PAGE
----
DENVER — Republican presidential candidate John McCain decided on a running mate early Thursday, and one top prospect, Minnesota Gov. Tim Pawlenty, abruptly canceled numerous public appearances.

The Arizona senator will appear with his No. 2 at an Ohio rally on Friday, aides said, though they provided no details on McCain's pick.

Without explanation, Pawlenty called off an Associated Press interview at the last minute, as well as other media interviews in Denver, site of the Democratic National Convention.

Others believed to be in contention for the No. 2 slot on the GOP ticket included former Massachusetts Gov. Mitt Romney, who was meeting with donors throughout California, and Democrat-turned-independent Sen. Joe Lieberman of Connecticut, who was vacationing on New York's Long Island.

Former Pennsylvania Gov. Tom Ridge, too, was still a possibility, as was the idea that McCain would choose a dark horse from any number of names that have circulated.

Fueling speculation that McCain would choose either Pawlenty or Romney or another conservative Republican, two GOP officials said they believed McCain had picked a traditional candidate. They based their conclusion on the fact that the campaign, which once had put the party on notice to prepare for the possibility of an unconventional candidate, does not have preparations in place to curb the fallout from a right flank that certainly would revolt if Ridge, an abortion-rights backer, or Lieberman, a former Democrat, was on the ticket.

If he knew McCain's decision, Pawlenty gave nothing away when he arrived back at Minneapolis-St. Paul International Airport shortly after 5 p.m. Thursday. "This is Senator McCain's decision and his announcement and we all want to be respectful of his desire to have the chance to announce it himself," Pawlenty told KSTP-TV.

In front of Pawlenty's private home in Eagan, a southern St. Paul suburb, more than two dozen people — including a man wearing a Barack Obama T-shirt — mingled and watched the number of satellite TV trucks grow. A pair of media helicopters flew above, but it appeared no one was home.

At the governor's mansion in St. Paul, eight to 10 journalists were on stakeout. Two young girls walked out briefly, then went back into the mansion, which is protected by iron gates. Pawlenty has two young daughters.

McCain, for his part, was uncharacteristically silent.

As he and his wife, Cindy, boarded a plane in Phoenix bound for Dayton, Ohio, reporters shouted a barrage of questions at the senator about whether he'd made up his mind. McCain wasn't biting. He flashed a double thumbs-up and boarded the plane.

Earlier, he played coy.

In an interview aired Thursday morning, McCain said he still hadn't made up his mind. Far from quieting speculation, this only fueled it as he sought to siphon attention from Democrat Barack Obama's acceptance of the presidential nomination in Denver.

He told KDKA NewsRadio in Pittsburgh in an interview taped Wednesday: "I haven't decided yet so I can't tell you."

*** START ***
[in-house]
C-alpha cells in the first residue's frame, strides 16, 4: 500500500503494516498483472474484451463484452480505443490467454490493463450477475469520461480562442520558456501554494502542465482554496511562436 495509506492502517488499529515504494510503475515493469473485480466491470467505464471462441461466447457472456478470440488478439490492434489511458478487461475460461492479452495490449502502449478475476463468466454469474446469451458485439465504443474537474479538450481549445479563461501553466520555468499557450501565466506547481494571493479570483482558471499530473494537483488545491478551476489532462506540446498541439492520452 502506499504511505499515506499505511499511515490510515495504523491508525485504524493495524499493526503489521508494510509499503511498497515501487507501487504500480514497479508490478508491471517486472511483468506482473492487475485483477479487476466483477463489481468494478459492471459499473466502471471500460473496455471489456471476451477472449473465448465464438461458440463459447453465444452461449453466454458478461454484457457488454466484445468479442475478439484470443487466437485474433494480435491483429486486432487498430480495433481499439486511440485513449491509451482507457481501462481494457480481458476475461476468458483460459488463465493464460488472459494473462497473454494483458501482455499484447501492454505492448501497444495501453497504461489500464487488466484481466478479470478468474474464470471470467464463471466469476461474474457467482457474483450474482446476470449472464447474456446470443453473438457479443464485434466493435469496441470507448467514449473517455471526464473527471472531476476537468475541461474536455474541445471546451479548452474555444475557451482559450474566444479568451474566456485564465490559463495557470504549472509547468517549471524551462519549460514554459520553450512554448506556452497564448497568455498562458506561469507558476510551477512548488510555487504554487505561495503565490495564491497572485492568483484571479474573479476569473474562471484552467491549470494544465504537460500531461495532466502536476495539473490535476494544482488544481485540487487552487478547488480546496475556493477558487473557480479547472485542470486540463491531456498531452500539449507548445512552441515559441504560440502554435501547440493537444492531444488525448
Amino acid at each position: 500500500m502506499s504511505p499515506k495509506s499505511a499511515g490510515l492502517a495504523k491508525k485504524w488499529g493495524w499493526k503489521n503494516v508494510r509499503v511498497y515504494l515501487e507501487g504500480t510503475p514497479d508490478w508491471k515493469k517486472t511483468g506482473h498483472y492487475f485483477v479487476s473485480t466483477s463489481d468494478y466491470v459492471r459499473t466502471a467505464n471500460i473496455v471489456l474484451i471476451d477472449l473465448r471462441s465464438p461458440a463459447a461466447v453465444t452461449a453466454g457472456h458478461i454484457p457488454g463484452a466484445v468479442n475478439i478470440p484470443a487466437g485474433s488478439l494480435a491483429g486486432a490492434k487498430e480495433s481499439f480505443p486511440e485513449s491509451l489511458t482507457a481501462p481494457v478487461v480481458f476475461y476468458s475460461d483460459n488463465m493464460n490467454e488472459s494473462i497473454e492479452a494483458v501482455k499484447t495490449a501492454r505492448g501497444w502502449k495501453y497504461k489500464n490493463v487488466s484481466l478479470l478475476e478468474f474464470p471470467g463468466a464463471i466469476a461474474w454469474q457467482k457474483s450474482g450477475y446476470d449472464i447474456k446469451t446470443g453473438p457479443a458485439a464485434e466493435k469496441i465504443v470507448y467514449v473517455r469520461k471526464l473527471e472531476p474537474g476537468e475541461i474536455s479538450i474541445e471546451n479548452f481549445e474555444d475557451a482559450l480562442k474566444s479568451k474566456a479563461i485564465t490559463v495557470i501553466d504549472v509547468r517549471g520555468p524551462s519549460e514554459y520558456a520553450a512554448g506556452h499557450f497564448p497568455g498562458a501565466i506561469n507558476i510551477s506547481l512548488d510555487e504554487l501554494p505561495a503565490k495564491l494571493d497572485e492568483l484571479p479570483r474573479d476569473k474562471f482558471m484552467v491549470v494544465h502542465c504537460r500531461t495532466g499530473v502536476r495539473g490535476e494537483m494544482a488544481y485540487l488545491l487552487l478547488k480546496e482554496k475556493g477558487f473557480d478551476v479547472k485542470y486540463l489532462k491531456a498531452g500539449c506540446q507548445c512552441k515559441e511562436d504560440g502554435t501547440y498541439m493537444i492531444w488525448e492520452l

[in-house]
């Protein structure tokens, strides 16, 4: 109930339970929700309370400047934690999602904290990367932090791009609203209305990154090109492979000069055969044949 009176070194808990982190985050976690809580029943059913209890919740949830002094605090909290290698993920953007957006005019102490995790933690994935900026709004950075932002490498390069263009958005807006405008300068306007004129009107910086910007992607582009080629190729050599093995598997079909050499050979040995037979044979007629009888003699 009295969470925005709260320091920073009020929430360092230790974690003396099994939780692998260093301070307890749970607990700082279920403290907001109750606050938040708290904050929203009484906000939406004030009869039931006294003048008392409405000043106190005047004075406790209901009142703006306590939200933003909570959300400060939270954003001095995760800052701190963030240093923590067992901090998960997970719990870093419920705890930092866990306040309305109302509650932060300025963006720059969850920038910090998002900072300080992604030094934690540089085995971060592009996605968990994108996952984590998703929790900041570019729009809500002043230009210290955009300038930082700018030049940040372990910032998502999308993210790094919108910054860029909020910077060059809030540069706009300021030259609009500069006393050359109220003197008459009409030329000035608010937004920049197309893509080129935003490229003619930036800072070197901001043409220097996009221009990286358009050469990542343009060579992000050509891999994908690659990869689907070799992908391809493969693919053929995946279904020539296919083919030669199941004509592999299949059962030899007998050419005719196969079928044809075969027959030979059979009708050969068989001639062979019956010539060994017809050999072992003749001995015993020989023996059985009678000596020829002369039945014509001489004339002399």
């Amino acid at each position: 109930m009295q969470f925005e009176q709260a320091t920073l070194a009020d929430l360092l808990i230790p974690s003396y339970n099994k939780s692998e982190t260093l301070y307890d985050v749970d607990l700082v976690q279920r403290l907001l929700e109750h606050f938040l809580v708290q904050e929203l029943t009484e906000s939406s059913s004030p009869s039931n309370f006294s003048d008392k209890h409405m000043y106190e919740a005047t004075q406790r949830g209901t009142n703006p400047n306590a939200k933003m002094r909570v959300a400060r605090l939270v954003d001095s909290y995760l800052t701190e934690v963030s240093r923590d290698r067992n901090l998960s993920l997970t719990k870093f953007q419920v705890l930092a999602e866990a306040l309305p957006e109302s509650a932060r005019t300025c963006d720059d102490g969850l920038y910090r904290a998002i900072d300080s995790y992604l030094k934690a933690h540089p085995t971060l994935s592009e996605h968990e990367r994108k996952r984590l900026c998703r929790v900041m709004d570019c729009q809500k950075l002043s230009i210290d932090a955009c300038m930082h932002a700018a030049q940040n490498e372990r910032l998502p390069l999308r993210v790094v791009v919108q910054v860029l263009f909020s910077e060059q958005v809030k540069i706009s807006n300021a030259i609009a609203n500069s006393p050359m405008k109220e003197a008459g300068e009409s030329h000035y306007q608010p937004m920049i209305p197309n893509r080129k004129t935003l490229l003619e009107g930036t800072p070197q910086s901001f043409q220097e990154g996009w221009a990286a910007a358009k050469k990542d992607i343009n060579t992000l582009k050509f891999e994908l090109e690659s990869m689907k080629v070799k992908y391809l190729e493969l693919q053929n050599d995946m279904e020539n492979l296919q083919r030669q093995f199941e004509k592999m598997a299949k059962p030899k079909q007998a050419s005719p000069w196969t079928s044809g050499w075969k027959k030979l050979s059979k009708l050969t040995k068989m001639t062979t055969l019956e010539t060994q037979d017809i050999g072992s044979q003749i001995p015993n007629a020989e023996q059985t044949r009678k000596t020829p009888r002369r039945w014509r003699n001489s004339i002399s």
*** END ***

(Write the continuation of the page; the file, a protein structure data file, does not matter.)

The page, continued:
McCain, who spoke with the radio station from his home in Arizona, told people late Wednesday that he wasn't going to make a final decision until after he talked with his wife. She has been in the country of Georgia this week and returned sometime at nightfall.

With both the eventual pick and the effort to keep buzz alive beforehand, McCain's campaign hopes curb any uptick in polling that Obama might get from his convention and to create momentum heading into the gathering of GOP delegates for McCain next week in St. Paul, Minn.

Pawlenty, in Denver earlier to criticize Democrats on McCain's behalf, canceled without explanation an afternoon roundtable interview with the AP as well as other media interviews. Questioned about the vice presidential selection earlier, Pawlenty would only say that he is to be in Minnesota on Friday for the state fair.

Romney, who had played the GOP attack-dog role earlier in the week at the Democratic convention, left his beachfront San Diego home Thursday morning with an overnight bag. His son, Matt, said Romney was headed to an unspecified location in the state. Asked about being vice president, the elder Romney said: "I don't have anything for you right now."

Ridge was at his suburban Washington, D.C., home. Asked by an AP photographer as he took out the trash if he had any travel plans for the day, Ridge smiled and said he didn't.

One Lieberman aide said there has been no indication he is the choice. For instance, no staff have been called to join him at his vacation site.

For months, McCain's vice presidential search process has been kept closely held by a small group of his advisers. But details have been trickling out this week.

This includes word from two Republicans that McCain met with his senior advisers in Arizona on Wednesday to discuss the pick, conflicting information about whether or not he had settled on a choice, and the campaign's announcement it would air a one-evening-only TV ad in battleground states around when Obama will be giving his prime-time acceptance speech.

Turns out the ad has nothing to do with the vice presidential choice, bearing only a simple message for Barack Obama: "Job well done."

Associated Press writers Glen Johnson in Boston, Mike Glover in Phoenix, and Andrew Miga and photographer Scott Applewhite in Washington contributed to this story.